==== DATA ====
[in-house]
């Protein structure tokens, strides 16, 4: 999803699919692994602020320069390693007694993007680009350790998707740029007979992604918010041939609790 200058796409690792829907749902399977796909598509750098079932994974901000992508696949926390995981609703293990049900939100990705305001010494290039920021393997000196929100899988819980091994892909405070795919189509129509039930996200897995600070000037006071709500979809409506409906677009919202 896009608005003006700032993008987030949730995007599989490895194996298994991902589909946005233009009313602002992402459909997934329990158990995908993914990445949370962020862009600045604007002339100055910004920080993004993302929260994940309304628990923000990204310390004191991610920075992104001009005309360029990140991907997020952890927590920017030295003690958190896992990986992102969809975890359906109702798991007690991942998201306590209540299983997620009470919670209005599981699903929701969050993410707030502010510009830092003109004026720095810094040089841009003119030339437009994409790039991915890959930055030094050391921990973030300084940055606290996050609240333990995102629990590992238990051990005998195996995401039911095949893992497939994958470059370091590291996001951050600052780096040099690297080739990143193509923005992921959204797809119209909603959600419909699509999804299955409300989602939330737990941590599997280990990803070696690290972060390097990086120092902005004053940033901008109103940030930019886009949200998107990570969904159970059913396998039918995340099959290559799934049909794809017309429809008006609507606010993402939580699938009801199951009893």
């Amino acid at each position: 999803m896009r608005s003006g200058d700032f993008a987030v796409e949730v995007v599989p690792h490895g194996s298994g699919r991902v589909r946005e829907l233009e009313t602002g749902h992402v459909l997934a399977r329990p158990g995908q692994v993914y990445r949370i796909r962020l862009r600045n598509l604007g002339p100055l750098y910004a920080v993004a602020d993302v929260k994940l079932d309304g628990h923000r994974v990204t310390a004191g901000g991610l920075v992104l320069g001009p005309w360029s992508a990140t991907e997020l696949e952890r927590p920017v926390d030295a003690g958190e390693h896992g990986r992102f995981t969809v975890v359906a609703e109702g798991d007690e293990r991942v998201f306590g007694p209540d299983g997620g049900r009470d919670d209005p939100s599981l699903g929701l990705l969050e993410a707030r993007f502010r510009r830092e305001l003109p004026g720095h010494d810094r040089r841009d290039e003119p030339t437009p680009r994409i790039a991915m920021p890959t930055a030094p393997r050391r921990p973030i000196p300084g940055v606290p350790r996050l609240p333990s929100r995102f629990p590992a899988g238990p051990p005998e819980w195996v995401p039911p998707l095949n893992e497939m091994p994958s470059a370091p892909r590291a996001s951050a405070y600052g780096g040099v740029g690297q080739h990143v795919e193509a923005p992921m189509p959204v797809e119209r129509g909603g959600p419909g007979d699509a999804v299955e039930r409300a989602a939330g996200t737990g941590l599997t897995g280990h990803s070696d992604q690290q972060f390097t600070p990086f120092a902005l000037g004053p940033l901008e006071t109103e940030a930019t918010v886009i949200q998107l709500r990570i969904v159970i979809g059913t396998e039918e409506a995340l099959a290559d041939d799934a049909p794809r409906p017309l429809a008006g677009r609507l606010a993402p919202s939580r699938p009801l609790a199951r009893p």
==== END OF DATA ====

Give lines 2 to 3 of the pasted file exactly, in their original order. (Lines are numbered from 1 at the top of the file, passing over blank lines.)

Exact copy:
């Protein structure tokens, strides 16, 4: 999803699919692994602020320069390693007694993007680009350790998707740029007979992604918010041939609790 200058796409690792829907749902399977796909598509750098079932994974901000992508696949926390995981609703293990049900939100990705305001010494290039920021393997000196929100899988819980091994892909405070795919189509129509039930996200897995600070000037006071709500979809409506409906677009919202 896009608005003006700032993008987030949730995007599989490895194996298994991902589909946005233009009313602002992402459909997934329990158990995908993914990445949370962020862009600045604007002339100055910004920080993004993302929260994940309304628990923000990204310390004191991610920075992104001009005309360029990140991907997020952890927590920017030295003690958190896992990986992102969809975890359906109702798991007690991942998201306590209540299983997620009470919670209005599981699903929701969050993410707030502010510009830092003109004026720095810094040089841009003119030339437009994409790039991915890959930055030094050391921990973030300084940055606290996050609240333990995102629990590992238990051990005998195996995401039911095949893992497939994958470059370091590291996001951050600052780096040099690297080739990143193509923005992921959204797809119209909603959600419909699509999804299955409300989602939330737990941590599997280990990803070696690290972060390097990086120092902005004053940033901008109103940030930019886009949200998107990570969904159970059913396998039918995340099959290559799934049909794809017309429809008006609507606010993402939580699938009801199951009893």
């Amino acid at each position: 999803m896009r608005s003006g200058d700032f993008a987030v796409e949730v995007v599989p690792h490895g194996s298994g699919r991902v589909r946005e829907l233009e009313t602002g749902h992402v459909l997934a399977r329990p158990g995908q692994v993914y990445r949370i796909r962020l862009r600045n598509l604007g002339p100055l750098y910004a920080v993004a602020d993302v929260k994940l079932d309304g628990h923000r994974v990204t310390a004191g901000g991610l920075v992104l320069g001009p005309w360029s992508a990140t991907e997020l696949e952890r927590p920017v926390d030295a003690g958190e390693h896992g990986r992102f995981t969809v975890v359906a609703e109702g798991d007690e293990r991942v998201f306590g007694p209540d299983g997620g049900r009470d919670d209005p939100s599981l699903g929701l990705l969050e993410a707030r993007f502010r510009r830092e305001l003109p004026g720095h010494d810094r040089r841009d290039e003119p030339t437009p680009r994409i790039a991915m920021p890959t930055a030094p393997r050391r921990p973030i000196p300084g940055v606290p350790r996050l609240p333990s929100r995102f629990p590992a899988g238990p051990p005998e819980w195996v995401p039911p998707l095949n893992e497939m091994p994958s470059a370091p892909r590291a996001s951050a405070y600052g780096g040099v740029g690297q080739h990143v795919e193509a923005p992921m189509p959204v797809e119209r129509g909603g959600p419909g007979d699509a999804v299955e039930r409300a989602a939330g996200t737990g941590l599997t897995g280990h990803s070696d992604q690290q972060f390097t600070p990086f120092a902005l000037g004053p940033l901008e006071t109103e940030a930019t918010v886009i949200q998107l709500r990570i969904v159970i979809g059913t396998e039918e409506a995340l099959a290559d041939d799934a049909p794809r409906p017309l429809a008006g677009r609507l606010a993402p919202s939580r699938p009801l609790a199951r009893p």